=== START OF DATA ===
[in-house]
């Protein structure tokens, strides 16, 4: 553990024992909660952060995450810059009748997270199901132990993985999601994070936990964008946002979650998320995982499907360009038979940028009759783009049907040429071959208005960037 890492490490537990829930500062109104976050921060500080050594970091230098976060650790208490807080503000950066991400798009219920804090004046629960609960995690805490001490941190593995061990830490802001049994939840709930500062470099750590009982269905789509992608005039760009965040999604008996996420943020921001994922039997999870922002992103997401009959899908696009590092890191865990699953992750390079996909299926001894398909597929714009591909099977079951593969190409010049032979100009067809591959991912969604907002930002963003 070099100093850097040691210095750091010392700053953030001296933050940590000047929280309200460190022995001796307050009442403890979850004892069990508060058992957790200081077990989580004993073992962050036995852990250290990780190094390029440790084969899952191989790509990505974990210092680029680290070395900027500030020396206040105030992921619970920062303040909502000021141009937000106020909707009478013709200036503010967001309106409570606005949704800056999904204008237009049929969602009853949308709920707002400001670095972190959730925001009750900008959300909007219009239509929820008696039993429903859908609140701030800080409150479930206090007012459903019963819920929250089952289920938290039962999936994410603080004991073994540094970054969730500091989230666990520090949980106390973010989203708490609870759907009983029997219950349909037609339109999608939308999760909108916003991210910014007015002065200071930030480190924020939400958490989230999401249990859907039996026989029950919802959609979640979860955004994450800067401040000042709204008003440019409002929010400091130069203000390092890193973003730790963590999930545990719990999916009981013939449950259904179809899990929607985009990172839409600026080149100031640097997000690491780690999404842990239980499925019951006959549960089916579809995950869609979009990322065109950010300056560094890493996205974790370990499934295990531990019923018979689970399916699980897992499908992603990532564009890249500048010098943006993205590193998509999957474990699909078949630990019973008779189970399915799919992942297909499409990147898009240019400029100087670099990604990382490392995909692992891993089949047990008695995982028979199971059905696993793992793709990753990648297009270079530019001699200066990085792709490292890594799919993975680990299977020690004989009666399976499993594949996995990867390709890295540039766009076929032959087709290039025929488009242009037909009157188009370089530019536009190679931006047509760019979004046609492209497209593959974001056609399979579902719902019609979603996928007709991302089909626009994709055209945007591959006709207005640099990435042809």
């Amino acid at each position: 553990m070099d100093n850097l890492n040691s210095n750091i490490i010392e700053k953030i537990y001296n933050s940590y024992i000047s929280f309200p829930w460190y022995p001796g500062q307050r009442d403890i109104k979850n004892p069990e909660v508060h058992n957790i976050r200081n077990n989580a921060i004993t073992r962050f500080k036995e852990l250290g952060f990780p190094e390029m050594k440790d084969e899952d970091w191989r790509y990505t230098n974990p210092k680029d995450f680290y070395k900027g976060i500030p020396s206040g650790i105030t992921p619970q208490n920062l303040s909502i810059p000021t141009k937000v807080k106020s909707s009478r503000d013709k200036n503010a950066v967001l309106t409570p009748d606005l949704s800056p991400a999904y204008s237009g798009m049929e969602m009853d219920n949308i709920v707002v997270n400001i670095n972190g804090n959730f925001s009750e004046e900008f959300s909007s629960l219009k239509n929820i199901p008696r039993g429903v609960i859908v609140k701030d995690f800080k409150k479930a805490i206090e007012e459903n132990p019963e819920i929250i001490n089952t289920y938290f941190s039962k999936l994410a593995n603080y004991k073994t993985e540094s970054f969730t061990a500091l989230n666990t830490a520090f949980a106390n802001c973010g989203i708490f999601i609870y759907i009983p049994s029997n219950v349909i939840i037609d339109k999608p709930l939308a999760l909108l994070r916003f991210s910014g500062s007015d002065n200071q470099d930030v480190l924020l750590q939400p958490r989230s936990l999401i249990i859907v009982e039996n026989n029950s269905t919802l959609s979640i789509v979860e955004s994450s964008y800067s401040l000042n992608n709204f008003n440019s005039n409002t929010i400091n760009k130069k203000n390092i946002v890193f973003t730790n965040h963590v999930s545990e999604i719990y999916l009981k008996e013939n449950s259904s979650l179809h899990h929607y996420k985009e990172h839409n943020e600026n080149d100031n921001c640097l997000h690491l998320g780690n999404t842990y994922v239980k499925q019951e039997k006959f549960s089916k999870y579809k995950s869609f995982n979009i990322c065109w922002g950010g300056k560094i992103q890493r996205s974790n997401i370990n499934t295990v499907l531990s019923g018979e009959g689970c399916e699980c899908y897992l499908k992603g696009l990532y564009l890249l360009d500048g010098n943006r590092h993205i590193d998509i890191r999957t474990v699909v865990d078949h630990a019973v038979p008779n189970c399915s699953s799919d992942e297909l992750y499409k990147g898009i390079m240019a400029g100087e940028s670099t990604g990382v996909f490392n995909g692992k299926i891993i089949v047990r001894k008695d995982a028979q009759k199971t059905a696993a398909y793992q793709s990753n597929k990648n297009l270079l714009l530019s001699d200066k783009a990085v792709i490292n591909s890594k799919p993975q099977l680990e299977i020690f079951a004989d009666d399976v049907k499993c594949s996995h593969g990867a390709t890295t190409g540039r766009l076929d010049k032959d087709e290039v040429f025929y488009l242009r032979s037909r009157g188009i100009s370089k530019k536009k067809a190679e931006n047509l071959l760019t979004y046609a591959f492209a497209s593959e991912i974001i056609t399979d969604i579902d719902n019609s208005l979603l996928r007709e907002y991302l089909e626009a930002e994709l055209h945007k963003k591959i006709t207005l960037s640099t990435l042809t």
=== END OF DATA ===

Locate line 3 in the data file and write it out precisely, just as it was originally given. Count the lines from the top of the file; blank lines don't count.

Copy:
């Amino acid at each position: 553990m070099d100093n850097l890492n040691s210095n750091i490490i010392e700053k953030i537990y001296n933050s940590y024992i000047s929280f309200p829930w460190y022995p001796g500062q307050r009442d403890i109104k979850n004892p069990e909660v508060h058992n957790i976050r200081n077990n989580a921060i004993t073992r962050f500080k036995e852990l250290g952060f990780p190094e390029m050594k440790d084969e899952d970091w191989r790509y990505t230098n974990p210092k680029d995450f680290y070395k900027g976060i500030p020396s206040g650790i105030t992921p619970q208490n920062l303040s909502i810059p000021t141009k937000v807080k106020s909707s009478r503000d013709k200036n503010a950066v967001l309106t409570p009748d606005l949704s800056p991400a999904y204008s237009g798009m049929e969602m009853d219920n949308i709920v707002v997270n400001i670095n972190g804090n959730f925001s009750e004046e900008f959300s909007s629960l219009k239509n929820i199901p008696r039993g429903v609960i859908v609140k701030d995690f800080k409150k479930a805490i206090e007012e459903n132990p019963e819920i929250i001490n089952t289920y938290f941190s039962k999936l994410a593995n603080y004991k073994t993985e540094s970054f969730t061990a500091l989230n666990t830490a520090f949980a106390n802001c973010g989203i708490f999601i609870y759907i009983p049994s029997n219950v349909i939840i037609d339109k999608p709930l939308a999760l909108l994070r916003f991210s910014g500062s007015d002065n200071q470099d930030v480190l924020l750590q939400p958490r989230s936990l999401i249990i859907v009982e039996n026989n029950s269905t919802l959609s979640i789509v979860e955004s994450s964008y800067s401040l000042n992608n709204f008003n440019s005039n409002t929010i400091n760009k130069k203000n390092i946002v890193f973003t730790n965040h963590v999930s545990e999604i719990y999916l009981k008996e013939n449950s259904s979650l179809h899990h929607y996420k985009e990172h839409n943020e600026n080149d100031n921001c640097l997000h690491l998320g780690n999404t842990y994922v239980k499925q019951e039997k006959f549960s089916k999870y579809k995950s869609f995982n979009i990322c065109w922002g950010g300056k560094i992103q890493r996205s974790n997401i370990n499934t295990v499907l531990s019923g018979e009959g689970c399916e699980c899908y897992l499908k992603g696009l990532y564009l890249l360009d500048g010098n943006r590092h993205i590193d998509i890191r999957t474990v699909v865990d078949h630990a019973v038979p008779n189970c399915s699953s799919d992942e297909l992750y499409k990147g898009i390079m240019a400029g100087e940028s670099t990604g990382v996909f490392n995909g692992k299926i891993i089949v047990r001894k008695d995982a028979q009759k199971t059905a696993a398909y793992q793709s990753n597929k990648n297009l270079l714009l530019s001699d200066k783009a990085v792709i490292n591909s890594k799919p993975q099977l680990e299977i020690f079951a004989d009666d399976v049907k499993c594949s996995h593969g990867a390709t890295t190409g540039r766009l076929d010049k032959d087709e290039v040429f025929y488009l242009r032979s037909r009157g188009i100009s370089k530019k536009k067809a190679e931006n047509l071959l760019t979004y046609a591959f492209a497209s593959e991912i974001i056609t399979d969604i579902d719902n019609s208005l979603l996928r007709e907002y991302l089909e626009a930002e994709l055209h945007k963003k591959i006709t207005l960037s640099t990435l042809t």